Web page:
For decades India’s tax laws have gotten more complicated and the government’s take of overall GDP has generally meandered upwards. Unlike in the United States, income tax contributes a relatively small portion of the overall revenue collections. The vast majority of Indians fall below the threshold for income tax payments. Tens of millions of micro-businesses more get by with under-reporting cash income. But still, the burden of the 1961 Direct Tax Code on those who do pay the income tax is considerable.
The rules have been modified over 6,000 times in the last 49 years. A veritable army of ITOs (Income Tax Officers) exercise considerable discretion and power over those companies and individuals who do file and pay taxes. Therefore when the current Union (federal) Government of Dr. Manmohan Singh announced plans to overhaul/ simplify the laws, it was greeted with great interest and curiosity.
In move toward openness and dialog the government also shared a draft version of the new law with the public and invited comments. They received thousands of comments and several have been incorporated into an updated draft released last week with time to comment until June 30.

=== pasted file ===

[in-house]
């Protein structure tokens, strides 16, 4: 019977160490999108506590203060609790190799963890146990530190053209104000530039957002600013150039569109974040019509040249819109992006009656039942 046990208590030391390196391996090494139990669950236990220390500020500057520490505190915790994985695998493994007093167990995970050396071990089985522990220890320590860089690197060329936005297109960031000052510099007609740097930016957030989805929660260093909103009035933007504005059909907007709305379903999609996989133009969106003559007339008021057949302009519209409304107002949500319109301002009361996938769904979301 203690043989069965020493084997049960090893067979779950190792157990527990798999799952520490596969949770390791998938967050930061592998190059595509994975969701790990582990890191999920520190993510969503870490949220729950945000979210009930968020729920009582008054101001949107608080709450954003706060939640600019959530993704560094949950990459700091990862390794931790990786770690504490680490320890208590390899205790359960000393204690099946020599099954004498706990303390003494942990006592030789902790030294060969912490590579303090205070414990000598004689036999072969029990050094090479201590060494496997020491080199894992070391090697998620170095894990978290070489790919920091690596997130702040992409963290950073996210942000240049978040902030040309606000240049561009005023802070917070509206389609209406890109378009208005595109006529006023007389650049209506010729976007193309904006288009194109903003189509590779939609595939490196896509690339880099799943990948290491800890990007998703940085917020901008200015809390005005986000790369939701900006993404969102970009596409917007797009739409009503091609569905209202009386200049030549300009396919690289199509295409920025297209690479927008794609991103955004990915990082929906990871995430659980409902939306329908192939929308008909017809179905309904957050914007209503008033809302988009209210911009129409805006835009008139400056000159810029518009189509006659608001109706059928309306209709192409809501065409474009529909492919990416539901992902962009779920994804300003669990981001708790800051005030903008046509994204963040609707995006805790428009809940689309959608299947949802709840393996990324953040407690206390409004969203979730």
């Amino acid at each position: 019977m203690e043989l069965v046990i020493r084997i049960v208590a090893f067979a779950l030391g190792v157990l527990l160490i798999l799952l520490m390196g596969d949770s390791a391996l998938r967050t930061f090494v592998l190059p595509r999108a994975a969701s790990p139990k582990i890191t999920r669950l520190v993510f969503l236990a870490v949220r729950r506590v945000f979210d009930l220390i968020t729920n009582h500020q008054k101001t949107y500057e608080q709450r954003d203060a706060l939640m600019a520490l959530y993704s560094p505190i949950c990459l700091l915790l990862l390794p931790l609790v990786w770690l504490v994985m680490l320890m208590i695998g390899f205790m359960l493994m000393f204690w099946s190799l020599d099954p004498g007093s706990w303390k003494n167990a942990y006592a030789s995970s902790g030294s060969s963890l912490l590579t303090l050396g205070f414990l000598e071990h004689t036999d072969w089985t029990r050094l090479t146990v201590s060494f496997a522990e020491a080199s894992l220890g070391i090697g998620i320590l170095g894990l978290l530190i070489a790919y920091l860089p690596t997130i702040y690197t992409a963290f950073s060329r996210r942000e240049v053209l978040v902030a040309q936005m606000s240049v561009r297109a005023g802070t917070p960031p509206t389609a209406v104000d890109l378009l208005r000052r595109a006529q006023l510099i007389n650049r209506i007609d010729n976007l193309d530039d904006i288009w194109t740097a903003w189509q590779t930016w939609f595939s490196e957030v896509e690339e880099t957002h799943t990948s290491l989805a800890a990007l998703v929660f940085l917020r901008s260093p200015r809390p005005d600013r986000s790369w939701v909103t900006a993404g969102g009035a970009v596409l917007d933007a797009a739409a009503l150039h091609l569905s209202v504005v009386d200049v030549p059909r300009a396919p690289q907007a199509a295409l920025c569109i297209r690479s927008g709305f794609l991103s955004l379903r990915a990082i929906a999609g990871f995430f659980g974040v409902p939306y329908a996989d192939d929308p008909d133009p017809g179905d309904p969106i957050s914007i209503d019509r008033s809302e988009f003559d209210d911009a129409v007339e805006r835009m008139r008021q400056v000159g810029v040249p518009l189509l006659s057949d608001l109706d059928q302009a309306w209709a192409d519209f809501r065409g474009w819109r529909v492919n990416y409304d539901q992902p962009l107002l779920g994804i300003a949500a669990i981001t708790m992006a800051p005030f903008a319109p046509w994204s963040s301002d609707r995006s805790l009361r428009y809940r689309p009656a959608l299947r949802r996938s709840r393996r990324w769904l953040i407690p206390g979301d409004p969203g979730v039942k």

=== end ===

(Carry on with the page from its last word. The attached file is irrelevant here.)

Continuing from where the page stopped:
There are eleven major issues addressed by the revised Direct Tax Code paper. These include Minimum Alternate Tax (MAT) for companies; tax treatment of savings, taxation of capital gains; taxation of non-profit organisations; taxation of existing units in Special Economic Zones (SEZs); wealth tax; and Double Taxation Avoidance Agreement (DTAA) in connection with Indian law. Each one of these is a complex area.
The finance ministry expects to present the final DTC to the India’s lower house of Parliament during the forthcoming “monsoon session”.